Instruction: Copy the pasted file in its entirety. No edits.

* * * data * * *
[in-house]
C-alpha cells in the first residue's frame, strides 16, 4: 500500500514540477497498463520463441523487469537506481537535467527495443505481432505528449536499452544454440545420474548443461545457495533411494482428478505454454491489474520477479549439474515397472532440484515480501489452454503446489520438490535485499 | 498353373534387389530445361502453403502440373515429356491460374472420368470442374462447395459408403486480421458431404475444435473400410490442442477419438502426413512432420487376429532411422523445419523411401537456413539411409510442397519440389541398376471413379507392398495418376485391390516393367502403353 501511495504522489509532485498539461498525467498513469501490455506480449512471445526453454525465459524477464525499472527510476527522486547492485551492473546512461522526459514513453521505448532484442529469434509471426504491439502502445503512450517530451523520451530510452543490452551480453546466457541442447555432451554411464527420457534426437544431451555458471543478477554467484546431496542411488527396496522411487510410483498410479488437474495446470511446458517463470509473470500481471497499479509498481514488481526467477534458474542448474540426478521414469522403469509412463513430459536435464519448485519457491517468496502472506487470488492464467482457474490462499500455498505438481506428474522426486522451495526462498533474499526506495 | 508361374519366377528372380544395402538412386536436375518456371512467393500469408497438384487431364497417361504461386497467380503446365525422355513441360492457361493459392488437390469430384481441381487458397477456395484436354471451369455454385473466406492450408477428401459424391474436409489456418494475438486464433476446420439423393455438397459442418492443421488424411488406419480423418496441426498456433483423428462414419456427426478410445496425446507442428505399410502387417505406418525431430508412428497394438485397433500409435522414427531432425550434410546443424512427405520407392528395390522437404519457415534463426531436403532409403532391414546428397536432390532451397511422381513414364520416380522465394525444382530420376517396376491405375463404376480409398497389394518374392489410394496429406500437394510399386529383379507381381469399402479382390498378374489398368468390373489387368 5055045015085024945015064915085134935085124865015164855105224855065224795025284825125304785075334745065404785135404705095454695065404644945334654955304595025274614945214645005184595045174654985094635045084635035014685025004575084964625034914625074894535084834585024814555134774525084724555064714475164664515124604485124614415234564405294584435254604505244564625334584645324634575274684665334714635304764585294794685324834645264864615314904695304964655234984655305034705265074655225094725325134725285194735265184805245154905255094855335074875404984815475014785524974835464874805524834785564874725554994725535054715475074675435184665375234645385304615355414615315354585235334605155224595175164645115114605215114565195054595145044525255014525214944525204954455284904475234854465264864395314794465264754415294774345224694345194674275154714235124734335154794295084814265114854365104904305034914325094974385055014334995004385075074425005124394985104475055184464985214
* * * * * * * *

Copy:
[in-house]
C-alpha cells in the first residue's frame, strides 16, 4: 500500500514540477497498463520463441523487469537506481537535467527495443505481432505528449536499452544454440545420474548443461545457495533411494482428478505454454491489474520477479549439474515397472532440484515480501489452454503446489520438490535485499 | 498353373534387389530445361502453403502440373515429356491460374472420368470442374462447395459408403486480421458431404475444435473400410490442442477419438502426413512432420487376429532411422523445419523411401537456413539411409510442397519440389541398376471413379507392398495418376485391390516393367502403353 501511495504522489509532485498539461498525467498513469501490455506480449512471445526453454525465459524477464525499472527510476527522486547492485551492473546512461522526459514513453521505448532484442529469434509471426504491439502502445503512450517530451523520451530510452543490452551480453546466457541442447555432451554411464527420457534426437544431451555458471543478477554467484546431496542411488527396496522411487510410483498410479488437474495446470511446458517463470509473470500481471497499479509498481514488481526467477534458474542448474540426478521414469522403469509412463513430459536435464519448485519457491517468496502472506487470488492464467482457474490462499500455498505438481506428474522426486522451495526462498533474499526506495 | 508361374519366377528372380544395402538412386536436375518456371512467393500469408497438384487431364497417361504461386497467380503446365525422355513441360492457361493459392488437390469430384481441381487458397477456395484436354471451369455454385473466406492450408477428401459424391474436409489456418494475438486464433476446420439423393455438397459442418492443421488424411488406419480423418496441426498456433483423428462414419456427426478410445496425446507442428505399410502387417505406418525431430508412428497394438485397433500409435522414427531432425550434410546443424512427405520407392528395390522437404519457415534463426531436403532409403532391414546428397536432390532451397511422381513414364520416380522465394525444382530420376517396376491405375463404376480409398497389394518374392489410394496429406500437394510399386529383379507381381469399402479382390498378374489398368468390373489387368 5055045015085024945015064915085134935085124865015164855105224855065224795025284825125304785075334745065404785135404705095454695065404644945334654955304595025274614945214645005184595045174654985094635045084635035014685025004575084964625034914625074894535084834585024814555134774525084724555064714475164664515124604485124614415234564405294584435254604505244564625334584645324634575274684665334714635304764585294794685324834645264864615314904695304964655234984655305034705265074655225094725325134725285194735265184805245154905255094855335074875404984815475014785524974835464874805524834785564874725554994725535054715475074675435184665375234645385304615355414615315354585235334605155224595175164645115114605215114565195054595145044525255014525214944525204954455284904475234854465264864395314794465264754415294774345224694345194674275154714235124734335154794295084814265114854365104904305034914325094974385055014334995004385075074425005124394985104475055184464985214